Johann Wilhelm Kirsch was born about 1670, someplace in the Palatinate, but we don’t know where for certain – or exactly when. His father was known as “Jerg” Kirsch, short for Johann Georg Kirsch who married Margaretha Koch in September of 1650 in Bad Durkheim.
Given that Johann Wilhelm Kirsch was married in the same city in 1695, one could make the argument that he was born there sometime around 1670, or at least between 1650 and 1670.
Another argument could be made that Johann Wilhelm was born in Fussgoenheim because his father was noted as a leaseholder of the Jostens estate in Fussgoenheim in 1660.
If Johann Wilhelm Kirsch was born in Fusgoenheim, he certainly spent time in Bad Durkheim for some reason, because that’s where he married Anna Maria Borstler on February 22, 1695.
Translation, courtesy of Tom, from Bad Durkheim Evangelical Parish Records on Ancestry.
Marriage: 22 Feb 1695
Were married by the pastor J. Darsch? Joh. Willhelm Kirsch, surviving son of the late Joh. Georg Kirsch with Anna Maria, surviving legitimate dau of the late John. Adam Borsler, former resident of Kirz?
In 1710, both Johann Wilhelm Kirsch and his wife were found in the in Oggersheim church records according to Walter Schnebel’s records, probably as godparents.
Johann Wilhelm’s brother, Andreas, noted as single, died in Oggersheim in 1712.
We don’t know what, or why, but there was some connection to Oggersheim.
Unfortunately, the church records in Fussgoenheim are missing prior to 1726, but we find the confirmation of Johann Wilhelm’s daughters beginning there in 1727, so we know they were in Fussgoenheim before that time. In fact, significantly before.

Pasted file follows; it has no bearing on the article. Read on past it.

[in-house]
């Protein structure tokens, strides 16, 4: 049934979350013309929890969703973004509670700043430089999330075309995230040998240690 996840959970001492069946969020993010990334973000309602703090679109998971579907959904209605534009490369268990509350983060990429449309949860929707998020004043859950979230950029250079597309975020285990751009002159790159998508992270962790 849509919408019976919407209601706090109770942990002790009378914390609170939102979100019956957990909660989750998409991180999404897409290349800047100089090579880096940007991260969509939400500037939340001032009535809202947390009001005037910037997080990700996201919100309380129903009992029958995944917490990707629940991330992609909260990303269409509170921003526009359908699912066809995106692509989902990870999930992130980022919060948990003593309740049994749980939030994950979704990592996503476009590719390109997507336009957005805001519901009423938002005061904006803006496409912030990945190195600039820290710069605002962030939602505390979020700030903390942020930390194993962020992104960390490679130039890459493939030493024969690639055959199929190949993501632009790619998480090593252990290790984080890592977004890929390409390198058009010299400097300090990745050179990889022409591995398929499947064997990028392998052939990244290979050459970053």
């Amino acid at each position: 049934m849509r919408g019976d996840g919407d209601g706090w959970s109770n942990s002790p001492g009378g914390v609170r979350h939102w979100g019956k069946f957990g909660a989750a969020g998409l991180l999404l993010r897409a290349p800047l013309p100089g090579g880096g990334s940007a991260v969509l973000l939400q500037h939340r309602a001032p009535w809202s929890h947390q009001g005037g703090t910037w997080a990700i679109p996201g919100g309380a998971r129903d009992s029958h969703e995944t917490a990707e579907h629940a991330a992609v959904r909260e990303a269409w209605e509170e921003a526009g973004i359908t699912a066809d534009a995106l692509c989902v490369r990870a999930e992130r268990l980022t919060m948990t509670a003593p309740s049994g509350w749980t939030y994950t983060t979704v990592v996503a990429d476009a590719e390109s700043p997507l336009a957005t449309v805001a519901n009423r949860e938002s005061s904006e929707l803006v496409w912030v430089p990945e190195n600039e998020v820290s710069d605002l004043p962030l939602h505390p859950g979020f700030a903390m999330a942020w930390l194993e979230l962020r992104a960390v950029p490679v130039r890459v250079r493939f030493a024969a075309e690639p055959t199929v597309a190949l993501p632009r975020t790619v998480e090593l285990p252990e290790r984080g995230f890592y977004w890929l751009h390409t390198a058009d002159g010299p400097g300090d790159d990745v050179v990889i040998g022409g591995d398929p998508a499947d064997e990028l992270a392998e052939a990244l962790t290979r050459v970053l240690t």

In 1717, Fussgoenheim was still trying to recover from both the Thirty Years’ War, which ended in 1648, although the area didn’t begin to be repopulated until 1650 or so, along with the later French incursions beginning in 1673 and not ending until 1697. People starved during this time, and many fled across the Rhine River for safety.
The Kirsch family had unquestionably lived in Fussgoenheim, at least after the Thirty Years’ War and before the Nine Years’ War, which actually lasted longer than 9 years.
We know this to be a fact based on a Fussgoenheim document preserved from 1717. This old historical document is written in very old German language, but the essence of the document is that Fussgoenheim was attempting to reclaim some semblance of social organization.
Wilhelm Kirsch and Christoph Hauck, both noted as a “courthouse clerk,” (Deepl translation) or “court man” or “judge” (by Walter Schnebel) along with Andreas Kirsch, Dieter Coop (Johann Dietrich Koob born in 1670) and Hans Jacob Spannier worked with 7 “old men” from the village who are noted as:
- Adam Kirsch (born 1677)
- Jacob Antes
- Hanss Adam Hauck
- Theobaldt Biirstler (Borstler)
- Matthew Musspach
- Hemp Nickel Coop (probably Hans Nicolaus Koob)
- Adam Gifft